Well, it all started because George Zimmerman thought Trayvon Martin was a burglar. The neighborhood had been burglarized by young black African American males. Thus, Zimmerman suspected any unknown young AA male walking around his neighborhood, especially in the dark, of being a burglar. Martin was no different. That is why Zimmerman frequently calling the police on young AA males. George Zimmerman’s Police Call History, The Trayvon Martin Killing, Explained, By Adam Weinstein Mother Jones, March 18, 2012
However, the last time he called the police on a “suspected burglar”, he escaped before the police arrived. This time he wasn’t going to take the chance. He was going to “detain” Martin himself until the police could arrive. Now, of course, there are those pesky neighborhood watch rules that state that you cannot carry weapons or pursue suspects. Then there was the dispatcher advising him not to follow the suspect, but those rules were not as important as catching a “burglar”, maybe being a hero! Here are excerpts from George Zimmerman: Prelude to a shooting, Chris Francescani
“We’ve had some break-ins in my neighborhood, and there’s a real suspicious guy,” Zimmerman said, as Trayvon Martin returned home from the store.
The last time Zimmerman had called police, to report Burgess, he followed protocol and waited for police to arrive. They were too late, and Burgess got away.
This time, Zimmerman was not so patient, and he disregarded police advice against pursuing Martin.
“These assholes,” he muttered in an aside, “they always get away.”
After the phone call ended, several minutes passed when the movements of Zimmerman and Martin remain a mystery.
Moments later, Martin lay dead with a bullet in his chest.”
George Zimmerman is a horrible liar. You can see and hear investigators Serino and Singleton effortlessly poke holes in his “story.” He claims not to remember many important details though only hours or days had passed. Zimmerman’s “memory problems” are in evidence the first time he’s interrogated. Serino even resorted to a memory recall “procedure”. During the third interrogation Serino reminds Zimmerman that this is not a “bicycle theft” case so it is imperative that he start remembering.
It is clear from that interrogation and the playing of the 911 tape that
Zimmerman did not leave his car to get an address for the dispatcher. He left his car to chase and “apprehend” Martin. Martin was scared of Zimmerman but Zimmerman did not fear Martin. After all, he had a gun. George Zimmerman Trial – Day 6 – Part 3 (Interrogation Tapes) at 2:35
Here are excerpts from the transcript of that interrogation where the investigators are playing Zimmerman’s “911 call”: Transcript of 3rd Tape of Investigators Serino and Singleton interviewing Zimmerman
Serino: here we go. And like I know how to do this part. OK, this is your 911 call.
(plays tape 0:00 to 0:08). . .(plays tape 1:28 to 1:34)
Serino: That statement. These assholes…what’s behind that?
Zimmerman: People that victimize the neighborhood.. . .(plays tape 2:08 to 2:10)
Serino: OK, is that you getting out of the car?
Serino: OK.Singleton: So as soon as he runs, you’re getting out of the car to follow him.Zimmerman: When he says which way are you running, I turned off the ignition.Singleton: I don’t know.. . .(plays tape 2:10 to 2:14)Serino: At that point you’re out of the car?Zimmerman: I think so.Serino: OK, so you basically jumped out of the car to see where he was going?Zimmerman: Yes, sir.Serino: OK. That’s not fear. You know what I mean?Serino: That’s one of the problems I have with the whole thing, or I’m gonna have. I mean, I don’t have any problems at all, it’s just that… it’s gonna be a problem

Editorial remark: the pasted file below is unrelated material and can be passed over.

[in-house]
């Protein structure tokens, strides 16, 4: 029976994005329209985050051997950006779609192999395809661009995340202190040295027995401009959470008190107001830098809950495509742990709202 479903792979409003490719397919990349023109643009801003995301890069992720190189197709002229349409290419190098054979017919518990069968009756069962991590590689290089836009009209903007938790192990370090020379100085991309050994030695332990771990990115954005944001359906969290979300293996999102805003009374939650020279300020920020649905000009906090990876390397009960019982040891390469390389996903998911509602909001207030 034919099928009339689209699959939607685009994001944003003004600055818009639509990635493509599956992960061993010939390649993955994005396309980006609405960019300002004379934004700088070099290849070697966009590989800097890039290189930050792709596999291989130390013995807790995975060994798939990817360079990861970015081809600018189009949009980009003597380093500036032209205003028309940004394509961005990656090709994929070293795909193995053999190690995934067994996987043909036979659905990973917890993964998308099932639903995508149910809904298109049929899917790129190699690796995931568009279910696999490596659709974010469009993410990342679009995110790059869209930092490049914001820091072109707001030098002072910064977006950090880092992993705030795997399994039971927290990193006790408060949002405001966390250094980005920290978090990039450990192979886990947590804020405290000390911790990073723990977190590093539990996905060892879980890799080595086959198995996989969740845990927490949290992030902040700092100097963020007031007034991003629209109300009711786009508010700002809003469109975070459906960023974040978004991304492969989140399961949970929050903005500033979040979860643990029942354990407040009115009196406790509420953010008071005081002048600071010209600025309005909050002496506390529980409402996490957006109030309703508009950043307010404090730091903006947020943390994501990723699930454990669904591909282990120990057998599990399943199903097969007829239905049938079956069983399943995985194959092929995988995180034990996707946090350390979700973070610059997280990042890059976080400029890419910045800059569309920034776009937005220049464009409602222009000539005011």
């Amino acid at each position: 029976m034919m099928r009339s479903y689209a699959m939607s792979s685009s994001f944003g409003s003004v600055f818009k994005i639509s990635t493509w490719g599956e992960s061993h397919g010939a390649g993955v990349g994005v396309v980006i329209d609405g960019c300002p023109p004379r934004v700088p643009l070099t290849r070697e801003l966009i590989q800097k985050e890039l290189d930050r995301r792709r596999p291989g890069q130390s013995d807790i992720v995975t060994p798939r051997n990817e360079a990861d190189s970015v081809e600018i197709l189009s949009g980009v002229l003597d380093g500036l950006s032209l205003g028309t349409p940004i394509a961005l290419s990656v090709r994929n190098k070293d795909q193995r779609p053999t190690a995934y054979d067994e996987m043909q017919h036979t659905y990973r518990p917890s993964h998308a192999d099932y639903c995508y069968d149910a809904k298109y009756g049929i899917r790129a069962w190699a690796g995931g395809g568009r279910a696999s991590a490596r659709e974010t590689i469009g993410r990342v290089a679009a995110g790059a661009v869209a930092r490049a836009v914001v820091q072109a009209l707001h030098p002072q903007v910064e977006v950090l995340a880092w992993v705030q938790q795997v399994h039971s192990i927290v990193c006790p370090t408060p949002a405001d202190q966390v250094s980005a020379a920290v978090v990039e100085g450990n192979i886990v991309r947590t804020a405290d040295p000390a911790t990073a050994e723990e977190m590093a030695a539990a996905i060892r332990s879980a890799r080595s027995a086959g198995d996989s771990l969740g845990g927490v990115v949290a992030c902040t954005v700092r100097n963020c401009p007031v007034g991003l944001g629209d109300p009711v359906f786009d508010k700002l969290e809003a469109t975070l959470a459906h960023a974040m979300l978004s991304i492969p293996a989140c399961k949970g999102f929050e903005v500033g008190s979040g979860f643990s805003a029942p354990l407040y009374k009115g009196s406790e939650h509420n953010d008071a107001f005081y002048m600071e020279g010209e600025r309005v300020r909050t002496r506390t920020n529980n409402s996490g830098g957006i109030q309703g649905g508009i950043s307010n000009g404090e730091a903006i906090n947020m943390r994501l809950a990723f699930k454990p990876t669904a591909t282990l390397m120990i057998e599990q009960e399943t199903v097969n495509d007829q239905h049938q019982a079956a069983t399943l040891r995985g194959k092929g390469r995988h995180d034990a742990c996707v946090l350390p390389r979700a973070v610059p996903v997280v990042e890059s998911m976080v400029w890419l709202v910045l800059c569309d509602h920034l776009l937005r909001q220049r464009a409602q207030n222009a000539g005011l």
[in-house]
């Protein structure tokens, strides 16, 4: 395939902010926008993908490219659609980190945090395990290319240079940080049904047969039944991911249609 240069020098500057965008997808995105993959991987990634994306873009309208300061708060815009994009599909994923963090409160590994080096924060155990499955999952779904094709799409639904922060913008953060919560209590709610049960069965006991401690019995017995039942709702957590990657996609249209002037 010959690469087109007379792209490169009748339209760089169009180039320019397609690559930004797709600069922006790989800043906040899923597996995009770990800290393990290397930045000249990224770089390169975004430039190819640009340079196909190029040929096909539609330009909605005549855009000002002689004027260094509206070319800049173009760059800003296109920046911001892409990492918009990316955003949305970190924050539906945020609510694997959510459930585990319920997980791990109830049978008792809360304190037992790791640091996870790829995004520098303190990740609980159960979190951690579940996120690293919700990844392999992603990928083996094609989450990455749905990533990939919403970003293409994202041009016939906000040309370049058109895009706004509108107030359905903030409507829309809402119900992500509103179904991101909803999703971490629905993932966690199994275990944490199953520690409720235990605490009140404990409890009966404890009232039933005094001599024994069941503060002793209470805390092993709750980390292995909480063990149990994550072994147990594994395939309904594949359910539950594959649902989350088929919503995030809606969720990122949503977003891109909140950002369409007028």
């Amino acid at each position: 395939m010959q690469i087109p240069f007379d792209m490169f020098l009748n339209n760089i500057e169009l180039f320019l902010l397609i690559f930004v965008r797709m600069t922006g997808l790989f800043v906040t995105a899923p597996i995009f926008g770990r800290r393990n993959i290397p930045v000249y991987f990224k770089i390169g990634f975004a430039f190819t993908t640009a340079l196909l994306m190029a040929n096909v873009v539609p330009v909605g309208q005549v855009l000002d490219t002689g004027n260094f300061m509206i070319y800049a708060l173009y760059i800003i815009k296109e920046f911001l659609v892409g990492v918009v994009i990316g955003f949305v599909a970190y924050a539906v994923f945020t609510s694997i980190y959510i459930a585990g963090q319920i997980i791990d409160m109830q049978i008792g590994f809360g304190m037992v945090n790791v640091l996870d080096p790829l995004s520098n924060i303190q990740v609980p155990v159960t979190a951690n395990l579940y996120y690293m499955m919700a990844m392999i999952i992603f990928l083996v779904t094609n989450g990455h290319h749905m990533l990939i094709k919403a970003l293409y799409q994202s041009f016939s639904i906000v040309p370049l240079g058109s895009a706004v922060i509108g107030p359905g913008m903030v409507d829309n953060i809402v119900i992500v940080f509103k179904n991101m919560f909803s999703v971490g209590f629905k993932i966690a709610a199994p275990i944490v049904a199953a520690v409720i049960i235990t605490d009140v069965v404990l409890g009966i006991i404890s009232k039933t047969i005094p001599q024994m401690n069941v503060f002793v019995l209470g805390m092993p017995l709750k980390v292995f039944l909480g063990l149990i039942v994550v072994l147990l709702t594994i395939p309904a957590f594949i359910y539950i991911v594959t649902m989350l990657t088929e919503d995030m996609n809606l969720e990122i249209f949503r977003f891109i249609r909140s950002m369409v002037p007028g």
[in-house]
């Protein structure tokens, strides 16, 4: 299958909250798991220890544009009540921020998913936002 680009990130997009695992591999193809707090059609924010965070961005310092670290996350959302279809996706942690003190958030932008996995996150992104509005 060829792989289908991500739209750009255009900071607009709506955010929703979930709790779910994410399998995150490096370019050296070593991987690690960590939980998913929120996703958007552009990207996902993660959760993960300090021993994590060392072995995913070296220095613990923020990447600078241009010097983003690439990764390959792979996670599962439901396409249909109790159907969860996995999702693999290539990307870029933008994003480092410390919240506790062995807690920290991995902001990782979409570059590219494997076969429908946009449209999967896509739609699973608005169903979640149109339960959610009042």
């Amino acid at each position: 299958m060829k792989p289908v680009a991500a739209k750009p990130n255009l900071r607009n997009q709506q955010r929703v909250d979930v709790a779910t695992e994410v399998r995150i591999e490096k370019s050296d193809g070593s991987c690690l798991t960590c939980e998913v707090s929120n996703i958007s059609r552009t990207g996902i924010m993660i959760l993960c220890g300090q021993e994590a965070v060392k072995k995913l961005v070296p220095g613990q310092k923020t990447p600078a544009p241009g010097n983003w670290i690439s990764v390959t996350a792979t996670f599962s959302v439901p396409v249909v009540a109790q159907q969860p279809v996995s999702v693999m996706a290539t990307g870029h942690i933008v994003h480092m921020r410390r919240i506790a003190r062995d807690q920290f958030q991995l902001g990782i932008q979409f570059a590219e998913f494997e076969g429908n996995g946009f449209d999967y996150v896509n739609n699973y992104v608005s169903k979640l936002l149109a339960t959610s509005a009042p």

. . .(plays tape 2:16 to 2:17)Serino: What is that you’re whispering? Fucking what?Zimmerman: Punks.Serino: Fucking punks. He wasn’t a fucking punk.. . .(plays tape 2:26 to 2:34 )Serino: OK, at the point where he said, are you following him, and he said, we don’t need you to do that, what went through your mind?Zimmerman: He’s right.Serino: So you shoulda stopped and went back to your vehicle.Zimmerman: I still wanted to give him an address.Serino: OK.(plays tape 2:34 to 2:40)
Serino: Where’re you at?
Zimmerman: Once he told me not to follow him…
Serino: Mm hmm.
Zimmerman: And I wasn’t following him. I was just going in the same direction he was. Once he said…
Serino: That’s following (laughs).
Zimmerman: Well he, I thought, I mean…
Serino: If you’re…OK
Zimmerman: …long gone.
Serino: So you basically wrote if off, I mean…
Zimmerman: Right. I was on the other side, I was on Retreat View Circle at that time.
Singleton: OK, but the other day…again, this is, these are the questions that we’re going to have to able to explain to people…
Zimmerman: Yes, ma’am.
Singleton: The other day you told me you got out of the car because dispatch was asking your location and you wanted to orient yourself. You did not tell me that you said, “Oh, shit, he’s running” and then got out of the car and went in that same direction at the same time. Do you see what the problem is?
Zimmerman: Yes, ma’am.
Singleton: And I asked you did, would you, did you, you know, look for him and you told me no.
Zimmerman: I don’t remember, ma’am. I’m sorry.
Singleton: You told me the only, the reason you got out of your car was to get an address.
Zimmerman: Yes, right.
Singleton: But you decided to get the address…fresh in the second after you say, “Oh, shit, he’s running.” And then it sounds like you’re running too.
. . .(plays tape 2:47 to 3:06)
Serino: What are you doing right now?
Zimmerman: Walking back to my car.
(plays tape 2:17 to 2:41)
Serino: OK, if I time this portion, this is important, OK? I almost gotta reconstruct this.
(plays tape 2:16 to 2:41)
Serino: When do you start walking back to your car? Time here. You’re going towards Retreat View, right?
(plays tape 2:28 to 2:41)
Serino: OK, where you at now?
Zimmerman: I think on Retreat View Circle.
Serino: OK. Is that 2:41? OK.
(plays tape 2:41 to 2:47)
Serino: OK, you’re walking back to your car?
Zimmerman: Yes, sir,
(plays tape 2:48 to 4:03 )
Zimmerman: I’m thumping the damn flashlight as I was walking through.
Singleton: How long is that?
Serino: It’s 84 seconds. From the point where you were walking back to your car from Retreat View to Twin Tree basically.
Singleton: It’s what, about 30 feet.
Serino: That’s a minute and…20 seconds. Did you stop at the “T”?